And yet, the Courier has melded old traditions with the new. It still prints on the premises and, on its two production days each week, the whole staff descends on the press to collate the various sections. Paper boys and girls then take it out to sell out of their barrows. Once a year, the Dunnetts hold a “wayzgoose”, a traditional printers’ celebration where all contributors, advertisers, staff and news tipsters are invited to a party of thanks, held around the press.

“The paper is part of the fabric of the community and the digital version will add another layer,” enthused Ian Dunnett. Older customers can still be seen waiting at their front gates on publication day for the newspaper to be delivered, “so it remains to be seen what will happen with digital. I think it’s a generational thing.”

The Narrabri Courier‘s embrace of digital remains an exception rather than the rule among the estimated 100 or so independent newspaper groups nationwide. But while country media has been slow to adopt digital technology, their wariness has allowed proprietors to assess the mistakes and the successes of the metropolitan media’s digital transition.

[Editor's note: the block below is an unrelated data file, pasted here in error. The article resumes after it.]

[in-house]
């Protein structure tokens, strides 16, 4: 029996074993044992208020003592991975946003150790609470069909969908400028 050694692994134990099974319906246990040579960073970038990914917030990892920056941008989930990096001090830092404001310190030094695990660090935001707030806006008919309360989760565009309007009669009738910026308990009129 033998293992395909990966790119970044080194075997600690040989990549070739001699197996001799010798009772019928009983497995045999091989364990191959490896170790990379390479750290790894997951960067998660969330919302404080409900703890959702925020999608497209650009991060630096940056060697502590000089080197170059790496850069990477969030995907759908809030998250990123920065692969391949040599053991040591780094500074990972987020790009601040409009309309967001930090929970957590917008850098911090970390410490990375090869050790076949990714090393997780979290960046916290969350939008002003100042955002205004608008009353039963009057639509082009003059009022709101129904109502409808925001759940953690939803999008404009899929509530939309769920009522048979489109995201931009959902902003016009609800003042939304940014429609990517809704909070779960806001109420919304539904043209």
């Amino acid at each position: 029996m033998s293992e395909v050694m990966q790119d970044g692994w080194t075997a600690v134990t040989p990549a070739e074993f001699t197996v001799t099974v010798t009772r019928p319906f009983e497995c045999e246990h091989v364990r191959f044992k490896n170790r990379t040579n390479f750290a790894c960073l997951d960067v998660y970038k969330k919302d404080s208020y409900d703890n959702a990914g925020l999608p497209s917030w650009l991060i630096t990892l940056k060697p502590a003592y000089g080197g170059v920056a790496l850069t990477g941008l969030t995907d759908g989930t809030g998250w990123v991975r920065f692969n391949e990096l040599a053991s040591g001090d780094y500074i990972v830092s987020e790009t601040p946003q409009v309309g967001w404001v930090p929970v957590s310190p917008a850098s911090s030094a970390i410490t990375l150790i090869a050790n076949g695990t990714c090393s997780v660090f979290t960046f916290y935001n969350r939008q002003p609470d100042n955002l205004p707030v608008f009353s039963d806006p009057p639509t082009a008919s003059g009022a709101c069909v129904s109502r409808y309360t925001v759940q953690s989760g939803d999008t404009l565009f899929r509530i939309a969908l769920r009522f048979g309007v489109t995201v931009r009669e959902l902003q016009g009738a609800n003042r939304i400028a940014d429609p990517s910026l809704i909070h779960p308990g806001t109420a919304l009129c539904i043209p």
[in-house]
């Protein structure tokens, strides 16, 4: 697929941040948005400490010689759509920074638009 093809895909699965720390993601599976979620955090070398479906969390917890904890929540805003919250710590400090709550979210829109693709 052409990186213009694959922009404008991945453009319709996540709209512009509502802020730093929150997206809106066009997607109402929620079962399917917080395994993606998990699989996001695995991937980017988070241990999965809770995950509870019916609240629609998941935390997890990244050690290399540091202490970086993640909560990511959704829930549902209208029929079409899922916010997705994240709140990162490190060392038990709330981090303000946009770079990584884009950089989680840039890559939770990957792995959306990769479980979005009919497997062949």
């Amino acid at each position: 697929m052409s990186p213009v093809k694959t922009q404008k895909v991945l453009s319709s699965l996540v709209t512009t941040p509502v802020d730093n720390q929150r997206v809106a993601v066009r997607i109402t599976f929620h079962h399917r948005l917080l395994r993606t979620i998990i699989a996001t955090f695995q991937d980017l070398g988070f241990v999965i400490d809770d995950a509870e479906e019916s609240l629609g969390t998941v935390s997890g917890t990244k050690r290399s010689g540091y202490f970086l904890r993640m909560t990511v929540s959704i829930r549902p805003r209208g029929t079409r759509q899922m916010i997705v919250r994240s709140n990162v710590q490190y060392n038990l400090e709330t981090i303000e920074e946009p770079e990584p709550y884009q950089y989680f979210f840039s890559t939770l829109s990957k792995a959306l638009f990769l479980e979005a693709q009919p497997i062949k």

*This is an extract from an article which originally appeared on The Citizena new publication of the Centre for Advancing Journalism at the University of Melbourne. Gabrielle Chan (@gabriellechan) is a Canberra-based political correspondent and blogger who has worked for newspapers and websites for 30 years.